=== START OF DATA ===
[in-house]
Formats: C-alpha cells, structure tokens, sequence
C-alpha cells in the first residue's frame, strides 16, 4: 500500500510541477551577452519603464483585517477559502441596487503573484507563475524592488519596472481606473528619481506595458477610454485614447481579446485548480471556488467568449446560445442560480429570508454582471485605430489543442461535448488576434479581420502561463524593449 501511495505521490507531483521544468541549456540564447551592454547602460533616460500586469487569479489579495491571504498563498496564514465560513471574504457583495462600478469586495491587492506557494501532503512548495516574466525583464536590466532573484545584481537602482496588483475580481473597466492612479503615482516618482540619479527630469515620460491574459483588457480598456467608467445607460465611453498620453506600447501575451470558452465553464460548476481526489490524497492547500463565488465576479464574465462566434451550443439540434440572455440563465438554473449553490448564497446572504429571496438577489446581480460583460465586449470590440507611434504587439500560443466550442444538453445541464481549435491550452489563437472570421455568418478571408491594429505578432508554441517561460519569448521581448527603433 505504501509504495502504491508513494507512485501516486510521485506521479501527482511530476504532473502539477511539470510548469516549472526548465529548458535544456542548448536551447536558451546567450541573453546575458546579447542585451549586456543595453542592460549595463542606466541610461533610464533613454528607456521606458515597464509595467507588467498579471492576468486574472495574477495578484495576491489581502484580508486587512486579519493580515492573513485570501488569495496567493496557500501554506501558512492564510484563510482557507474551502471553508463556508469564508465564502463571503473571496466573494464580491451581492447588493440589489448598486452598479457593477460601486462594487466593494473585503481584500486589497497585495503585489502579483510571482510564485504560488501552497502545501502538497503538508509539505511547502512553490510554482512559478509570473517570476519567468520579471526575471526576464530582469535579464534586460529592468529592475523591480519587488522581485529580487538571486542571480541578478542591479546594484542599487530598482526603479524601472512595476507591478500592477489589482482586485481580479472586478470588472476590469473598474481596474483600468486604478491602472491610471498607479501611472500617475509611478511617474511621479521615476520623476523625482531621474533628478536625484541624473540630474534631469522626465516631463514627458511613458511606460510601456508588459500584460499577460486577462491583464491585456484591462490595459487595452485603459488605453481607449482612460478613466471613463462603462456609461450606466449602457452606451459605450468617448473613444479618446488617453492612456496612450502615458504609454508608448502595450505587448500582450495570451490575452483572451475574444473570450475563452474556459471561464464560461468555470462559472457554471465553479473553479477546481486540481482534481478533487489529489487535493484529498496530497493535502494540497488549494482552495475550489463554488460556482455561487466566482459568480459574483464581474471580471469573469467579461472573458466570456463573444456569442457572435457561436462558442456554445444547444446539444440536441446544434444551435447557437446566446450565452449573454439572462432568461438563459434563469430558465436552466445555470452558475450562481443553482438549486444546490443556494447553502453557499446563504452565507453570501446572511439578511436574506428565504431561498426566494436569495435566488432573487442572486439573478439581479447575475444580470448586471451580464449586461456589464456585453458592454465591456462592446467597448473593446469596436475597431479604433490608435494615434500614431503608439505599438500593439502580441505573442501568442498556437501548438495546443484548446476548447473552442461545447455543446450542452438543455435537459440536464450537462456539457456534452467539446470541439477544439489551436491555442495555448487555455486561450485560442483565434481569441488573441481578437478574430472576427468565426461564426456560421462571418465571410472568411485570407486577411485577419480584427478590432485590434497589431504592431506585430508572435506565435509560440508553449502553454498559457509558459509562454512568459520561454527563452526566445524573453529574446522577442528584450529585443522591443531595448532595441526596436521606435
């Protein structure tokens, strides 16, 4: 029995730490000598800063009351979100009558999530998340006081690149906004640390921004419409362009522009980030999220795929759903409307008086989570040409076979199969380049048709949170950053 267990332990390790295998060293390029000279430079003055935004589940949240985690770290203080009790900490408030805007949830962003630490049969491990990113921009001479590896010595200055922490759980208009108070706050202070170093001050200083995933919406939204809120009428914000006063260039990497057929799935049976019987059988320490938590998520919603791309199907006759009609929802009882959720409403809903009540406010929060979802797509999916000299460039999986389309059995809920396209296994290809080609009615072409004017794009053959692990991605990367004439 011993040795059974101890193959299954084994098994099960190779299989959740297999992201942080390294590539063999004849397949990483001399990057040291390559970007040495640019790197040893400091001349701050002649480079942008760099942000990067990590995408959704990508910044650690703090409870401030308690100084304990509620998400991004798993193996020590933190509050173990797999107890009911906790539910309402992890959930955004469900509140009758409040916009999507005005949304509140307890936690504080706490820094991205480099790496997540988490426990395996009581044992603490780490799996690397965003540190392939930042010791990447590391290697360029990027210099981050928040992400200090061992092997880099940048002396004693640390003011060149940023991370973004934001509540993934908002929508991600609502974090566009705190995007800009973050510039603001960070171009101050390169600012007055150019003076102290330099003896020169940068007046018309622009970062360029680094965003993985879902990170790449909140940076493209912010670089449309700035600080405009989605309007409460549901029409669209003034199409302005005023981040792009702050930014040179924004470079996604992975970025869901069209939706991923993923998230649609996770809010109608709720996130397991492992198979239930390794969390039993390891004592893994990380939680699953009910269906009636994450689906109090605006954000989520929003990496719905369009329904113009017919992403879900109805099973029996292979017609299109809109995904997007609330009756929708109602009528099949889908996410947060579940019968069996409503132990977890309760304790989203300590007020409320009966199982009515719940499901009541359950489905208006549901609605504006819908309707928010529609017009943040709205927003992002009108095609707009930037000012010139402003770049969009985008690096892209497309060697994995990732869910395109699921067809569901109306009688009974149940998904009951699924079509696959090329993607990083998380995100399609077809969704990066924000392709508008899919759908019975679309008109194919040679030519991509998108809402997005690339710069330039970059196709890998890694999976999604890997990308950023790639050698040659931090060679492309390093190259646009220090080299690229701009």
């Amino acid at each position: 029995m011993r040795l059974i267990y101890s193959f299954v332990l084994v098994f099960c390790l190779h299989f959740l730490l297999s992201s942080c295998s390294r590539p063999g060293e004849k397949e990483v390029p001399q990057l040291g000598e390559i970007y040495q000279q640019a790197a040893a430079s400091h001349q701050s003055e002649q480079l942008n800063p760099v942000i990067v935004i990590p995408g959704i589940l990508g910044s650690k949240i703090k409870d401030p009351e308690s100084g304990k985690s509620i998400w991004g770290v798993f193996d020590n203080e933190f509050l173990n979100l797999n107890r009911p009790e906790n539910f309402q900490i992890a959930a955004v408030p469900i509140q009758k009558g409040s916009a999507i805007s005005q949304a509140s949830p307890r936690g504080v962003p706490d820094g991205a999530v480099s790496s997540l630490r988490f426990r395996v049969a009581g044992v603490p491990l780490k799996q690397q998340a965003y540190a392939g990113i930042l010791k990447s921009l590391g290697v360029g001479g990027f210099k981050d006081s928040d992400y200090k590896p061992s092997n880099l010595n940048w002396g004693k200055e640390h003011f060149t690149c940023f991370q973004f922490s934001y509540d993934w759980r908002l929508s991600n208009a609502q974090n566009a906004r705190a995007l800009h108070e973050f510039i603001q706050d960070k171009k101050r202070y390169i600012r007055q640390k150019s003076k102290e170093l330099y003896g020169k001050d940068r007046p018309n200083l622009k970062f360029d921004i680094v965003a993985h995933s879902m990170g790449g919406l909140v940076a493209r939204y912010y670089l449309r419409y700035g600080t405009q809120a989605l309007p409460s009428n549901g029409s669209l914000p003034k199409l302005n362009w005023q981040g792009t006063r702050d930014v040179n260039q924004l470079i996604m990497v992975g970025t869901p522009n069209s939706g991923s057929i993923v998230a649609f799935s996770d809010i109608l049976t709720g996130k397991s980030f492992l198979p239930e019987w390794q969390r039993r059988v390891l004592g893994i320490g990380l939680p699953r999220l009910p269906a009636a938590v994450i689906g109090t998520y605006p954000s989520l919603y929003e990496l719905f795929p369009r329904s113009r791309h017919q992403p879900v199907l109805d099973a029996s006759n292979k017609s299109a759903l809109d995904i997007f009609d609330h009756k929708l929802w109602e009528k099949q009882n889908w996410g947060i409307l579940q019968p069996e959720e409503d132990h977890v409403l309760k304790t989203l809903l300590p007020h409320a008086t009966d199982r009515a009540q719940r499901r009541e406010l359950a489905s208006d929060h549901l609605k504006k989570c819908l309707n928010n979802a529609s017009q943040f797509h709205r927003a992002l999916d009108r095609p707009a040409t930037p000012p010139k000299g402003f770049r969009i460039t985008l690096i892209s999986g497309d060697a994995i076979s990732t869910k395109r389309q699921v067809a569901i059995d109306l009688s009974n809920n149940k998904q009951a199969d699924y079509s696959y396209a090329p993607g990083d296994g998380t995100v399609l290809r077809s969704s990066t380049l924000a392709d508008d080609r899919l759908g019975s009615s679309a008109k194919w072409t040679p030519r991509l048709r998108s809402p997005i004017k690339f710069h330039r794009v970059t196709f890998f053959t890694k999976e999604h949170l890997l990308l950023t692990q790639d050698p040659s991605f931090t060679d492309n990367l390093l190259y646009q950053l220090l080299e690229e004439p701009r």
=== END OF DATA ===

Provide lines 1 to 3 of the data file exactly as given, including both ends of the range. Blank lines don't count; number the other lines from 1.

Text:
[in-house]
Formats: C-alpha cells, structure tokens, sequence
C-alpha cells in the first residue's frame, strides 16, 4: 500500500510541477551577452519603464483585517477559502441596487503573484507563475524592488519596472481606473528619481506595458477610454485614447481579446485548480471556488467568449446560445442560480429570508454582471485605430489543442461535448488576434479581420502561463524593449 501511495505521490507531483521544468541549456540564447551592454547602460533616460500586469487569479489579495491571504498563498496564514465560513471574504457583495462600478469586495491587492506557494501532503512548495516574466525583464536590466532573484545584481537602482496588483475580481473597466492612479503615482516618482540619479527630469515620460491574459483588457480598456467608467445607460465611453498620453506600447501575451470558452465553464460548476481526489490524497492547500463565488465576479464574465462566434451550443439540434440572455440563465438554473449553490448564497446572504429571496438577489446581480460583460465586449470590440507611434504587439500560443466550442444538453445541464481549435491550452489563437472570421455568418478571408491594429505578432508554441517561460519569448521581448527603433 505504501509504495502504491508513494507512485501516486510521485506521479501527482511530476504532473502539477511539470510548469516549472526548465529548458535544456542548448536551447536558451546567450541573453546575458546579447542585451549586456543595453542592460549595463542606466541610461533610464533613454528607456521606458515597464509595467507588467498579471492576468486574472495574477495578484495576491489581502484580508486587512486579519493580515492573513485570501488569495496567493496557500501554506501558512492564510484563510482557507474551502471553508463556508469564508465564502463571503473571496466573494464580491451581492447588493440589489448598486452598479457593477460601486462594487466593494473585503481584500486589497497585495503585489502579483510571482510564485504560488501552497502545501502538497503538508509539505511547502512553490510554482512559478509570473517570476519567468520579471526575471526576464530582469535579464534586460529592468529592475523591480519587488522581485529580487538571486542571480541578478542591479546594484542599487530598482526603479524601472512595476507591478500592477489589482482586485481580479472586478470588472476590469473598474481596474483600468486604478491602472491610471498607479501611472500617475509611478511617474511621479521615476520623476523625482531621474533628478536625484541624473540630474534631469522626465516631463514627458511613458511606460510601456508588459500584460499577460486577462491583464491585456484591462490595459487595452485603459488605453481607449482612460478613466471613463462603462456609461450606466449602457452606451459605450468617448473613444479618446488617453492612456496612450502615458504609454508608448502595450505587448500582450495570451490575452483572451475574444473570450475563452474556459471561464464560461468555470462559472457554471465553479473553479477546481486540481482534481478533487489529489487535493484529498496530497493535502494540497488549494482552495475550489463554488460556482455561487466566482459568480459574483464581474471580471469573469467579461472573458466570456463573444456569442457572435457561436462558442456554445444547444446539444440536441446544434444551435447557437446566446450565452449573454439572462432568461438563459434563469430558465436552466445555470452558475450562481443553482438549486444546490443556494447553502453557499446563504452565507453570501446572511439578511436574506428565504431561498426566494436569495435566488432573487442572486439573478439581479447575475444580470448586471451580464449586461456589464456585453458592454465591456462592446467597448473593446469596436475597431479604433490608435494615434500614431503608439505599438500593439502580441505573442501568442498556437501548438495546443484548446476548447473552442461545447455543446450542452438543455435537459440536464450537462456539457456534452467539446470541439477544439489551436491555442495555448487555455486561450485560442483565434481569441488573441481578437478574430472576427468565426461564426456560421462571418465571410472568411485570407486577411485577419480584427478590432485590434497589431504592431506585430508572435506565435509560440508553449502553454498559457509558459509562454512568459520561454527563452526566445524573453529574446522577442528584450529585443522591443531595448532595441526596436521606435